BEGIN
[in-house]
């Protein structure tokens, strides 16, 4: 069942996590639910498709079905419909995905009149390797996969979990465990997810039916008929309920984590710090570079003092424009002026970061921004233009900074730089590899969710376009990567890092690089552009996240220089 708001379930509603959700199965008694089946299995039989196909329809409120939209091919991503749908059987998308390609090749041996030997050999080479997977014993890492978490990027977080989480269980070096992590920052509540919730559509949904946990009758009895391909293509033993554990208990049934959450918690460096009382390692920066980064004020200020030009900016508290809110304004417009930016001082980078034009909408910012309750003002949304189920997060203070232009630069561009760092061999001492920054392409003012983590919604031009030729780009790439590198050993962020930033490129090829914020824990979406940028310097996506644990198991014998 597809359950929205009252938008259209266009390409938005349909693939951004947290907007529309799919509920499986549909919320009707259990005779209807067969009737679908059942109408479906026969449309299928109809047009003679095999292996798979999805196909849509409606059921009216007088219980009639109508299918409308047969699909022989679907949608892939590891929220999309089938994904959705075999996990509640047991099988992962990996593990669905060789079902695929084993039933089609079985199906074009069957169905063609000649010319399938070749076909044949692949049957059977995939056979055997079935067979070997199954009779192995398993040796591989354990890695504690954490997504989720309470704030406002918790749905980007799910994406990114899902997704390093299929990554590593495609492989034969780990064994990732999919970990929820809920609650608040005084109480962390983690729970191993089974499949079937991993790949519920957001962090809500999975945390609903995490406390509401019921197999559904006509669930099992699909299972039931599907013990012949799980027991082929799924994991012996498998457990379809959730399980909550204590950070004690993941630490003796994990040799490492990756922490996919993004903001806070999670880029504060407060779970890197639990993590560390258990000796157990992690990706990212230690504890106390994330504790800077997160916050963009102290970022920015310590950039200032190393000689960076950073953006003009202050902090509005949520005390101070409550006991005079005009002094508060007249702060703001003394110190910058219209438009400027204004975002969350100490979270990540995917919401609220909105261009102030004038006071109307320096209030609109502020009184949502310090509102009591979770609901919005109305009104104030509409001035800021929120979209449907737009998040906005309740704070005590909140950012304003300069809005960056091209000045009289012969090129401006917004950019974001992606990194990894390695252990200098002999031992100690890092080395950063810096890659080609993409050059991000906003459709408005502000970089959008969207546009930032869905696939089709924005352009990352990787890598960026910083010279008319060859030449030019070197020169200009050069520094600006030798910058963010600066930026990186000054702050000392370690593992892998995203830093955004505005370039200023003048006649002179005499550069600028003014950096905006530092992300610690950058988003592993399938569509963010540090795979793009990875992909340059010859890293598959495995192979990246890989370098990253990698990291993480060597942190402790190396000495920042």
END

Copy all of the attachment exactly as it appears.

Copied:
[in-house]
């Protein structure tokens, strides 16, 4: 069942996590639910498709079905419909995905009149390797996969979990465990997810039916008929309920984590710090570079003092424009002026970061921004233009900074730089590899969710376009990567890092690089552009996240220089 708001379930509603959700199965008694089946299995039989196909329809409120939209091919991503749908059987998308390609090749041996030997050999080479997977014993890492978490990027977080989480269980070096992590920052509540919730559509949904946990009758009895391909293509033993554990208990049934959450918690460096009382390692920066980064004020200020030009900016508290809110304004417009930016001082980078034009909408910012309750003002949304189920997060203070232009630069561009760092061999001492920054392409003012983590919604031009030729780009790439590198050993962020930033490129090829914020824990979406940028310097996506644990198991014998 597809359950929205009252938008259209266009390409938005349909693939951004947290907007529309799919509920499986549909919320009707259990005779209807067969009737679908059942109408479906026969449309299928109809047009003679095999292996798979999805196909849509409606059921009216007088219980009639109508299918409308047969699909022989679907949608892939590891929220999309089938994904959705075999996990509640047991099988992962990996593990669905060789079902695929084993039933089609079985199906074009069957169905063609000649010319399938070749076909044949692949049957059977995939056979055997079935067979070997199954009779192995398993040796591989354990890695504690954490997504989720309470704030406002918790749905980007799910994406990114899902997704390093299929990554590593495609492989034969780990064994990732999919970990929820809920609650608040005084109480962390983690729970191993089974499949079937991993790949519920957001962090809500999975945390609903995490406390509401019921197999559904006509669930099992699909299972039931599907013990012949799980027991082929799924994991012996498998457990379809959730399980909550204590950070004690993941630490003796994990040799490492990756922490996919993004903001806070999670880029504060407060779970890197639990993590560390258990000796157990992690990706990212230690504890106390994330504790800077997160916050963009102290970022920015310590950039200032190393000689960076950073953006003009202050902090509005949520005390101070409550006991005079005009002094508060007249702060703001003394110190910058219209438009400027204004975002969350100490979270990540995917919401609220909105261009102030004038006071109307320096209030609109502020009184949502310090509102009591979770609901919005109305009104104030509409001035800021929120979209449907737009998040906005309740704070005590909140950012304003300069809005960056091209000045009289012969090129401006917004950019974001992606990194990894390695252990200098002999031992100690890092080395950063810096890659080609993409050059991000906003459709408005502000970089959008969207546009930032869905696939089709924005352009990352990787890598960026910083010279008319060859030449030019070197020169200009050069520094600006030798910058963010600066930026990186000054702050000392370690593992892998995203830093955004505005370039200023003048006649002179005499550069600028003014950096905006530092992300610690950058988003592993399938569509963010540090795979793009990875992909340059010859890293598959495995192979990246890989370098990253990698990291993480060597942190402790190396000495920042």